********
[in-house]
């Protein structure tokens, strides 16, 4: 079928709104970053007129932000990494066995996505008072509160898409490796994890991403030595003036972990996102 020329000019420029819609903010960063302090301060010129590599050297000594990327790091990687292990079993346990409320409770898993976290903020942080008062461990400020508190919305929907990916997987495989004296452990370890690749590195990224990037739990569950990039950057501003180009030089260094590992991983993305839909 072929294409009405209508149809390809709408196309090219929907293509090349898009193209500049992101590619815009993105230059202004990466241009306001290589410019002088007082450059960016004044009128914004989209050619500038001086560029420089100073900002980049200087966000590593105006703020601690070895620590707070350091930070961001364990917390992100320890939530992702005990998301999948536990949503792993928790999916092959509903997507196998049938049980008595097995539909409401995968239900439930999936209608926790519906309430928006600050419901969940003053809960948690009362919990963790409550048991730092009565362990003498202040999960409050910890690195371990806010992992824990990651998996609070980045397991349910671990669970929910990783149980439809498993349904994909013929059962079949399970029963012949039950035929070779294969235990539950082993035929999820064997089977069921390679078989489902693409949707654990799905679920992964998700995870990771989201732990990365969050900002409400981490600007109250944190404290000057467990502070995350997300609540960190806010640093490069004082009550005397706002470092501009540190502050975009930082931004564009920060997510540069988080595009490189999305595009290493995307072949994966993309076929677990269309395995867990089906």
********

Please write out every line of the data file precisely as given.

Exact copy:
[in-house]
């Protein structure tokens, strides 16, 4: 079928709104970053007129932000990494066995996505008072509160898409490796994890991403030595003036972990996102 020329000019420029819609903010960063302090301060010129590599050297000594990327790091990687292990079993346990409320409770898993976290903020942080008062461990400020508190919305929907990916997987495989004296452990370890690749590195990224990037739990569950990039950057501003180009030089260094590992991983993305839909 072929294409009405209508149809390809709408196309090219929907293509090349898009193209500049992101590619815009993105230059202004990466241009306001290589410019002088007082450059960016004044009128914004989209050619500038001086560029420089100073900002980049200087966000590593105006703020601690070895620590707070350091930070961001364990917390992100320890939530992702005990998301999948536990949503792993928790999916092959509903997507196998049938049980008595097995539909409401995968239900439930999936209608926790519906309430928006600050419901969940003053809960948690009362919990963790409550048991730092009565362990003498202040999960409050910890690195371990806010992992824990990651998996609070980045397991349910671990669970929910990783149980439809498993349904994909013929059962079949399970029963012949039950035929070779294969235990539950082993035929999820064997089977069921390679078989489902693409949707654990799905679920992964998700995870990771989201732990990365969050900002409400981490600007109250944190404290000057467990502070995350997300609540960190806010640093490069004082009550005397706002470092501009540190502050975009930082931004564009920060997510540069988080595009490189999305595009290493995307072949994966993309076929677990269309395995867990089906």